We see that FDA considered Alzheimer’s patients’ input on tolerance for less certainty of treatment benefit for Aduhelm when Dr. Peter Stein, OND Director, shared during the press briefing:

We heard very clearly from patients that they are willing to accept some uncertainty to have access to a drug that could provide meaningful benefit in preventing the progression of this disease which as we all know can have very devastating consequences.

It is clear that this patient input helped inform the Agency’s conclusion that it was appropriate to consider approval based on an unvalidated surrogate (as long as it could conclude the surrogate was “reasonably likely to predict” clinical benefit), even without the ultimate showing of clinical benefit at the time of approval.  Patients expressed a willingness to take on the risks of a drug, even if benefits were less certain, because this uncertain chance of benefit and the associated risks of the drug was worth it to them compared to the alternative: waiting several years for another study, during which time there will be irreversible, progressive neurodegeneration.  Losing one’s identity, or possibly one’s life.  This input was further acknowledged by Dr. Stein in the concluding paragraph of his Concurrence Memorandum (at 9-10):

…approval using this pathway requires a tradeoff: patients and physicians who choose to use the drug must be willing to accept some residual uncertainty regarding clinical benefit – and therefore be willing to take a drug that may ultimately prove ineffective – along with the risks of the drug, in order to gain earlier access to a potentially valuable treatment. FDA staff has heard from patients that many would consider this a reasonable tradeoff and would opt to accept the uncertainty and risks for a drug that is likely, but not confirmed, to provide clinical benefit, potentially slowing the progression of their disease. Based upon this, I agree with the Office of Neuroscience that the benefit-risk balance for aducanumab is positive…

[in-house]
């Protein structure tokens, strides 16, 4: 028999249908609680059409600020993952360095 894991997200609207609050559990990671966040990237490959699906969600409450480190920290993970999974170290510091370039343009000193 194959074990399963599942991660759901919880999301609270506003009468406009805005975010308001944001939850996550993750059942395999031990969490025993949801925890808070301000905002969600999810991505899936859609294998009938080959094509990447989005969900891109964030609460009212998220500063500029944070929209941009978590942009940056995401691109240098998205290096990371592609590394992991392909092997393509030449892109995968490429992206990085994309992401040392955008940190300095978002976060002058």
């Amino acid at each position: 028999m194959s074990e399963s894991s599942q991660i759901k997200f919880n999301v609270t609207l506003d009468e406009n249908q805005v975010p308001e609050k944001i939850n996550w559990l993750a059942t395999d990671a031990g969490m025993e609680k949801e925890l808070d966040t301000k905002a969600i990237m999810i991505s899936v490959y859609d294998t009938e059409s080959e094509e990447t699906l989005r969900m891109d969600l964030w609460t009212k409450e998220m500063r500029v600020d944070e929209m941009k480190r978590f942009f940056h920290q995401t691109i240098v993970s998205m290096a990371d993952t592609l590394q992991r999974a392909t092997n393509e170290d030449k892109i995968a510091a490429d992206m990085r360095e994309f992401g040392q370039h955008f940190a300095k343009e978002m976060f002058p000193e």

Closing Thoughts: Building Patients’ Trust & Digging into the Aduhelm Summary Basis of Approval

These statements by FDA officials surrounding the approval of Aduhelm, articulating how patient input set the context for their approval decision, should build trust with all patients.  This transparency surrounding one approval decision exemplifies that patient input matters.  This trust, with patients, is the trust that FDA should be most concerned about.

While we made some initial reflections of the merits of the Aduhelm approval in our June 8th blog post, we have not yet fully reviewed the SBA that was just released.  However, in the coming days we hope to do so and may provide our thoughts in subsequent posts.  In our work across many sponsors with many therapeutic modalities for many indications, we see how the many FDA review divisions apply the Accelerated Approval “reasonably likely to predict” standard required of a surrogate endpoint and, even more so, the application of the “substantial evidence of effectiveness” standard required of all new drug approvals, accelerated or traditional.  It is through this lens that we hope to evaluate the Aduhelm approval, to consider whether it “erodes” FDA’s standards.  However, as we collectively review these FDA review documents, we should all consider the patient input that FDA has shared with us and have that serve as our context for review as well.

Further Resources on Patient Input

For those of you who may now be intrigued about the evolution of patient input in drug development and regulatory decision-making, I would point you to some of our FDA Law Blog posts from over the years on this important topic: